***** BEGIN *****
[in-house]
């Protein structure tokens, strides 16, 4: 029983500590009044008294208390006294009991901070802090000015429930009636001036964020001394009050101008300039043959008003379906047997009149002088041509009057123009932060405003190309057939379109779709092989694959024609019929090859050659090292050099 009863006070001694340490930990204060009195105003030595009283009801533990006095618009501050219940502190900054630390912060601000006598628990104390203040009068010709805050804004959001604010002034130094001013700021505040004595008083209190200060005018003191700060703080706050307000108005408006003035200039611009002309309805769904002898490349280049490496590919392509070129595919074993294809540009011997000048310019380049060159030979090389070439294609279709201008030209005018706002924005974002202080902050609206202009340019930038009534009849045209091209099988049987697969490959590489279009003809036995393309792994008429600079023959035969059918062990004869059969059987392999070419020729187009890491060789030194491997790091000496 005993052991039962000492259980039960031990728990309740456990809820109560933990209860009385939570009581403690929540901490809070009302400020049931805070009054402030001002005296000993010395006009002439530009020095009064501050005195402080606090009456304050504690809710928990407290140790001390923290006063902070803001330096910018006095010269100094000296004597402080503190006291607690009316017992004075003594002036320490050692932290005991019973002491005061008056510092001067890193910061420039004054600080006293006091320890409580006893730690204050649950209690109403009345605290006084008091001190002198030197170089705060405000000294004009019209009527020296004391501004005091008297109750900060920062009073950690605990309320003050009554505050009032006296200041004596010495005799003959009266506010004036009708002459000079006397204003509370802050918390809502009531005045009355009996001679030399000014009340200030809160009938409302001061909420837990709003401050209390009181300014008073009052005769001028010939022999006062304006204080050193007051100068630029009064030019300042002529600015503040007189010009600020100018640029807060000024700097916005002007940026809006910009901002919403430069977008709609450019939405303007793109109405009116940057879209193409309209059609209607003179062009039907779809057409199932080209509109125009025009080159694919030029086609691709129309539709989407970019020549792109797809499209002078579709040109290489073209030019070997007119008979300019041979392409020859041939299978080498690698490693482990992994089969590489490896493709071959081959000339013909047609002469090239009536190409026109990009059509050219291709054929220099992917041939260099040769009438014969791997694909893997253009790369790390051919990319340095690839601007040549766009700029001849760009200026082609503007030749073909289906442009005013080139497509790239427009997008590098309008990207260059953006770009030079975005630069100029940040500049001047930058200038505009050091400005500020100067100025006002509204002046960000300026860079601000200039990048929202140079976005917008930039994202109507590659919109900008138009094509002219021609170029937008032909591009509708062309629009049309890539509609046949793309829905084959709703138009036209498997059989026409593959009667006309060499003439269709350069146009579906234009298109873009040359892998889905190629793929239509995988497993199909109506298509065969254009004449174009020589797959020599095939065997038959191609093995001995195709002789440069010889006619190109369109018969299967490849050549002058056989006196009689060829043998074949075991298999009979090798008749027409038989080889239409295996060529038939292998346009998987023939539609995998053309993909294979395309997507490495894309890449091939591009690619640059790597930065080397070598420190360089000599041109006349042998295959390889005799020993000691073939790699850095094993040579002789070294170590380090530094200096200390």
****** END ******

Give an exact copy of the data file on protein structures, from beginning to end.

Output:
[in-house]
């Protein structure tokens, strides 16, 4: 029983500590009044008294208390006294009991901070802090000015429930009636001036964020001394009050101008300039043959008003379906047997009149002088041509009057123009932060405003190309057939379109779709092989694959024609019929090859050659090292050099 009863006070001694340490930990204060009195105003030595009283009801533990006095618009501050219940502190900054630390912060601000006598628990104390203040009068010709805050804004959001604010002034130094001013700021505040004595008083209190200060005018003191700060703080706050307000108005408006003035200039611009002309309805769904002898490349280049490496590919392509070129595919074993294809540009011997000048310019380049060159030979090389070439294609279709201008030209005018706002924005974002202080902050609206202009340019930038009534009849045209091209099988049987697969490959590489279009003809036995393309792994008429600079023959035969059918062990004869059969059987392999070419020729187009890491060789030194491997790091000496 005993052991039962000492259980039960031990728990309740456990809820109560933990209860009385939570009581403690929540901490809070009302400020049931805070009054402030001002005296000993010395006009002439530009020095009064501050005195402080606090009456304050504690809710928990407290140790001390923290006063902070803001330096910018006095010269100094000296004597402080503190006291607690009316017992004075003594002036320490050692932290005991019973002491005061008056510092001067890193910061420039004054600080006293006091320890409580006893730690204050649950209690109403009345605290006084008091001190002198030197170089705060405000000294004009019209009527020296004391501004005091008297109750900060920062009073950690605990309320003050009554505050009032006296200041004596010495005799003959009266506010004036009708002459000079006397204003509370802050918390809502009531005045009355009996001679030399000014009340200030809160009938409302001061909420837990709003401050209390009181300014008073009052005769001028010939022999006062304006204080050193007051100068630029009064030019300042002529600015503040007189010009600020100018640029807060000024700097916005002007940026809006910009901002919403430069977008709609450019939405303007793109109405009116940057879209193409309209059609209607003179062009039907779809057409199932080209509109125009025009080159694919030029086609691709129309539709989407970019020549792109797809499209002078579709040109290489073209030019070997007119008979300019041979392409020859041939299978080498690698490693482990992994089969590489490896493709071959081959000339013909047609002469090239009536190409026109990009059509050219291709054929220099992917041939260099040769009438014969791997694909893997253009790369790390051919990319340095690839601007040549766009700029001849760009200026082609503007030749073909289906442009005013080139497509790239427009997008590098309008990207260059953006770009030079975005630069100029940040500049001047930058200038505009050091400005500020100067100025006002509204002046960000300026860079601000200039990048929202140079976005917008930039994202109507590659919109900008138009094509002219021609170029937008032909591009509708062309629009049309890539509609046949793309829905084959709703138009036209498997059989026409593959009667006309060499003439269709350069146009579906234009298109873009040359892998889905190629793929239509995988497993199909109506298509065969254009004449174009020589797959020599095939065997038959191609093995001995195709002789440069010889006619190109369109018969299967490849050549002058056989006196009689060829043998074949075991298999009979090798008749027409038989080889239409295996060529038939292998346009998987023939539609995998053309993909294979395309997507490495894309890449091939591009690619640059790597930065080397070598420190360089000599041109006349042998295959390889005799020993000691073939790699850095094993040579002789070294170590380090530094200096200390």